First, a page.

Books added to my to-read list: 8

Most intriguing TBR addition: "American Eclipse: A Nation's Epic Race to Catch the Shadow of the Moon and Win the Glory of the World" by David Baron. From Goodreads: "In the scorching summer of 1878, with the Gilded Age in its infancy, three tenacious and brilliant scientists raced to Wyoming and Colorado to observe a rare total solar eclipse. One sought to discover a new planet. Another -- an adventuresome female astronomer -- fought to prove that science was not anathema to femininity. And a young, megalomaniacal inventor, with the tabloid press fast on his heels, sought to test his scientific bona fides and light the world through his revelations."

Favorite bookstagram: This was a delightful book, and the jacaranda tree in our backyard was shedding zillions of pink flowers, and this lovely photo came together just how I hoped it would!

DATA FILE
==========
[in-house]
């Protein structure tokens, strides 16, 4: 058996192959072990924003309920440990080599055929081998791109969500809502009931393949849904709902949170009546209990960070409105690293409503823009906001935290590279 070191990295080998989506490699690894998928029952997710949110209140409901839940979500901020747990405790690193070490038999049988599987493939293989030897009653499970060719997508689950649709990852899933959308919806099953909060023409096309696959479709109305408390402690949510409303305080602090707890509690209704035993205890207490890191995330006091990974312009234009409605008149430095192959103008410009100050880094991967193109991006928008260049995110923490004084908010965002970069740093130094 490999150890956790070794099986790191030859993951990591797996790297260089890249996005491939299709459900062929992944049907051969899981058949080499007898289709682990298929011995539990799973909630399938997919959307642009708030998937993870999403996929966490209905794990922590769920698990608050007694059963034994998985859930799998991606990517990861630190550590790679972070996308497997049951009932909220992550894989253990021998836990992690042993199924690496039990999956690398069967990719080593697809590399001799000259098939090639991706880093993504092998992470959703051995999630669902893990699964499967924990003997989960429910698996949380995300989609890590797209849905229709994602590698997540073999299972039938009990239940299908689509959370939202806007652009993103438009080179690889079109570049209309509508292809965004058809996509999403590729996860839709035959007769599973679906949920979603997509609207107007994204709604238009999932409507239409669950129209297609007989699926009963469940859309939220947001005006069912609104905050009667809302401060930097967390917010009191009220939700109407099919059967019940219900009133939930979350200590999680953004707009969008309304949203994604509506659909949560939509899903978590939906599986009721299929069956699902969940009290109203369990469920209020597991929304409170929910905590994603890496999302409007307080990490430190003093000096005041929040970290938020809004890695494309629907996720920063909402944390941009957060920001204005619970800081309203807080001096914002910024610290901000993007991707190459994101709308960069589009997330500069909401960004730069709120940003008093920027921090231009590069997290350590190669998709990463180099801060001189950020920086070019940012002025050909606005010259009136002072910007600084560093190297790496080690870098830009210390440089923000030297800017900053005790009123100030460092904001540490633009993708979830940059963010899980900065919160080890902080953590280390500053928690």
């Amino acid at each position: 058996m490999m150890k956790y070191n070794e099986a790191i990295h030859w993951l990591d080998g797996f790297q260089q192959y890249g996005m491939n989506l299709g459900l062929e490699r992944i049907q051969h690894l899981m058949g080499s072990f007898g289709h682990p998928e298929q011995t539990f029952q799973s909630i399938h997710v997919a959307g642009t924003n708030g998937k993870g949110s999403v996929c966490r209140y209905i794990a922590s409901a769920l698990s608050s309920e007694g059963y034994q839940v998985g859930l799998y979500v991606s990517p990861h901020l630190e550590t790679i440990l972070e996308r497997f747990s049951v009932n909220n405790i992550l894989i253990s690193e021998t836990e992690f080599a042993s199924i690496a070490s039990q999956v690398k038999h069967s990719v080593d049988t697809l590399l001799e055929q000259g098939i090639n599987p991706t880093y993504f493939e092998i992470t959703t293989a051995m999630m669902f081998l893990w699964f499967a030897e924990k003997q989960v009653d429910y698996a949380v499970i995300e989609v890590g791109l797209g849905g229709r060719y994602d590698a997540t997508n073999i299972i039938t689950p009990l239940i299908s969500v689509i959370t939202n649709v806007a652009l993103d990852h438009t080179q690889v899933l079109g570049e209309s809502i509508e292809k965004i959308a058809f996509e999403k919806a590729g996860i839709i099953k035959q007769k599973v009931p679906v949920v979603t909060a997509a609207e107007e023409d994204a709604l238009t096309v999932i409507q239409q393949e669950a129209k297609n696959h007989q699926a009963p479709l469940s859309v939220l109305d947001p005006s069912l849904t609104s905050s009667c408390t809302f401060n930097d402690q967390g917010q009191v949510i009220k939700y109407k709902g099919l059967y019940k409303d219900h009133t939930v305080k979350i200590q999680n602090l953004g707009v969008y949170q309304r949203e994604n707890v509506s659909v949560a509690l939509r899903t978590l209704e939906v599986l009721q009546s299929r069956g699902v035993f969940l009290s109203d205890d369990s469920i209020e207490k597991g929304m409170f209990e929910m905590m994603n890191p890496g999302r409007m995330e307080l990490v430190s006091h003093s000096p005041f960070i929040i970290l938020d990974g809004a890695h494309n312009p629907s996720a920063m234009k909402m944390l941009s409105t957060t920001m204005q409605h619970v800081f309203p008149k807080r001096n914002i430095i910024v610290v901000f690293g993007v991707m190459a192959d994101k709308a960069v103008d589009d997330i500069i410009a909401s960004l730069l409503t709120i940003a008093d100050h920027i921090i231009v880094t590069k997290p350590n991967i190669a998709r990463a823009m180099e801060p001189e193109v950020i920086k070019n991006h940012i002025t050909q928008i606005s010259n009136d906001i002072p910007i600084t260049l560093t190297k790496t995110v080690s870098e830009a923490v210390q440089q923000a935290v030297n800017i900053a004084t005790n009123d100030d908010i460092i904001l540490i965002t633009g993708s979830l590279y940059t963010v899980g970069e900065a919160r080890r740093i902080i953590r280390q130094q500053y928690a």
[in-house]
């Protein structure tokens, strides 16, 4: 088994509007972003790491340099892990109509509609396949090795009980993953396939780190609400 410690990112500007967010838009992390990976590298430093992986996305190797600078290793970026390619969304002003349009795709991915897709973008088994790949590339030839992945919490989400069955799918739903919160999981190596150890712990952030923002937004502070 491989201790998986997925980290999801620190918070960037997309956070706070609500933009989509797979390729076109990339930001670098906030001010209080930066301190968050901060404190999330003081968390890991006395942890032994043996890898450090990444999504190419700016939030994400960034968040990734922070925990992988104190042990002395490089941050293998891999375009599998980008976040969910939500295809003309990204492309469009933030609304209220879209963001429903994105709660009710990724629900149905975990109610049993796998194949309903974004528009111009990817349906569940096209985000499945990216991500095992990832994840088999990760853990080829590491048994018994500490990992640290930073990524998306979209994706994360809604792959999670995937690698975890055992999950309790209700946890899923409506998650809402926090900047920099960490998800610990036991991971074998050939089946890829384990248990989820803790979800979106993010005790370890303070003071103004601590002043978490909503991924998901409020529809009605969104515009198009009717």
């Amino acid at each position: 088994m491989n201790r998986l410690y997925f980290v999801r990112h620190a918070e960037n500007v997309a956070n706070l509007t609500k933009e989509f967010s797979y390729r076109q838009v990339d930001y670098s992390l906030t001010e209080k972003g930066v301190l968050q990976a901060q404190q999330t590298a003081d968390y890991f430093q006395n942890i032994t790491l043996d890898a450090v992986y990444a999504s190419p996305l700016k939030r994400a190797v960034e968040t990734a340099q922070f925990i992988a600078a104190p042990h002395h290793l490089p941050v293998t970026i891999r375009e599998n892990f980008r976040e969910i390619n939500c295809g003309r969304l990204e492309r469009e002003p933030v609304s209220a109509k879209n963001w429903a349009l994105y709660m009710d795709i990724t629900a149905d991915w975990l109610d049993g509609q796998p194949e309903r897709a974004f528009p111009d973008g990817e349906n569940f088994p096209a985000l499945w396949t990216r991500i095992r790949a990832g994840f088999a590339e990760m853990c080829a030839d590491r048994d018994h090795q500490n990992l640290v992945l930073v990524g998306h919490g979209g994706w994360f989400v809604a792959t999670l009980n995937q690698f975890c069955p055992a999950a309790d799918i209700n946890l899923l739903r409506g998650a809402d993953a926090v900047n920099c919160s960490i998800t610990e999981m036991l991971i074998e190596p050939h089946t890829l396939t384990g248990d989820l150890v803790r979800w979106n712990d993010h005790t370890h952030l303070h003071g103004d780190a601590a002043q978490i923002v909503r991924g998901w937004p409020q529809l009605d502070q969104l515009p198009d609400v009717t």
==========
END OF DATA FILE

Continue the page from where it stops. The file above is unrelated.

perilous undertaking

I had almost zero time for knitting this month! I did make a colorwork hat that came out pretty well -- it's teal with white hearts -- but then I never had a chance to block it and make a pompom for the top. Hopefully I'll have a picture to share by this time next month!

Favorite posts: My Spring 2017 To-Read List. I don't always manage to follow them, but I love putting these lists together! Also, Etsy Wishlist: Puppy Edition! I want ALL THE THINGS!

Book reviews:
Dead Letters by Caite Dolan-Leach
The Hating Game by Sally Thorne
A Bridge Across the Ocean by Susan Meissner
Carve the Mark by Veronica Roth
A Monster Calls by Patrick Ness

Monday, March 27, 2017

Monday Musings

Daddy and furbaby!